In light of these concerns, a startup called is offering to protect and productize DNA. With blockchain technology, the company is providing consumers the opportunity to secure their genome from the moment it is sequenced. The tech would also allow them to control who gets access to the data at any point in time. For instance, pharmaceutical companies can inquire about parts of a genome sequence, and a person can choose whether to grant the information or not. The idea is to prevent someone’s DNA information from getting hacked or being passed around from company to company without their knowledge or consent. 

The appeal of blockchain, or the digital transaction ledger used for cryptocurrencies like Bitcoin and Ethereum, lies in its encryption system. While new information can always be added to the ledger, previous data, which is stored in blocks, cannot be edited or adjusted. This makes it tough for hackers to manipulate data already in the chain.

Interestingly enough, blockchain’s structure can actually be compared to DNA itself. A single strand of DNA contains complex sets information, similar to how a cryptocurrency wallet has a single blockchain that holds transaction information. Note that there are trillions of cells in the human body, but they all carry the same DNA. Cryptocurrency functions the same way, in that thousands of cryptocurrency wallets can be created but they will all have the same blockchain. 

Overall, this technology may have started in the cryptocurrency sphere, but its unique benefits have found other uses in a variety of other sectors. Although its biggest potential is undoubtedly in finance, a post by FXCM on ‘Blockchain Uses Beyond Bitcoin details the other industries blockchain is set to revolutionize. There’s the music industry, in which blockchain can provide a better remuneration system for artists. The energy sector could also leverage the blockchain for billing and metering, while governments can also use it for voting and other public services. Then, there’s healthcare, which genomics is a part of. Lastly, even the pet industry has also seen promise in blockchain technology, with Petchains being the world’s first blockchain-based pet shop.’]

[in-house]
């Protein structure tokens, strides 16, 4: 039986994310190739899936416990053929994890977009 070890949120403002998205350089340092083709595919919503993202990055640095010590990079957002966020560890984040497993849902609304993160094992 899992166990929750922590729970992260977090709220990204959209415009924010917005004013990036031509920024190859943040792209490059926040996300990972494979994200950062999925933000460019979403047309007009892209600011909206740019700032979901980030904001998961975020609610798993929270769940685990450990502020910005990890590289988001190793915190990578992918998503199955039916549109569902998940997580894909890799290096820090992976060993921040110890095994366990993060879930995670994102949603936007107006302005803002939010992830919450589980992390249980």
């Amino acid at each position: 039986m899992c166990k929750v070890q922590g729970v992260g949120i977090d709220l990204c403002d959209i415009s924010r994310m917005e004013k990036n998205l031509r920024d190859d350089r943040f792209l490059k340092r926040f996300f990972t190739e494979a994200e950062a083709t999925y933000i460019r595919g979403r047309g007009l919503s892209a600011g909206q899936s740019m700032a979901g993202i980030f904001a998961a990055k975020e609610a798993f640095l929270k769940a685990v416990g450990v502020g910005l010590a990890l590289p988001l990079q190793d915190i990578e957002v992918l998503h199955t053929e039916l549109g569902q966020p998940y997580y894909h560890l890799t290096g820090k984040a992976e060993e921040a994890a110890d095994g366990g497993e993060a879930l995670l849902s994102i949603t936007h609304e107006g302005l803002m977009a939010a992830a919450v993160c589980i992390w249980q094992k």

The Case for Blockchain Technology

A long-standing issue for our healthcare systems is that they are quite inefficient. Patient records are scattered across different departments and systems, which means they are not easily accessible. There is even room for error as health professionals often have to cross-reference with other departments. Hacker Noon points out that 40% of healthcare provider records are actually filled with errors or misleading information.

This inefficiency has prevented health organizations from delivering services on time. But blockchain may be able to address this problem. A blockchain system would allow health professionals from different institutions to check patient records quickly and efficiently. There would also be no need for a central authority, as the digital ledger would automatically update information and disseminate the changes across all the other ledgers. The system’s decentralized nature also makes it infinitely more secure than what we have today. 

Since DNA data is perhaps the most personal piece of information available, health institutions as well as biotech companies should take data protection more seriously. At a time when massive cyber breaches are happening all over the world and data privacy has become a hot topic, the industry could very well benefit from a blockchain makeover.’s blockchain service may still need time to develop, but hopefully, other genomic companies can follow suit.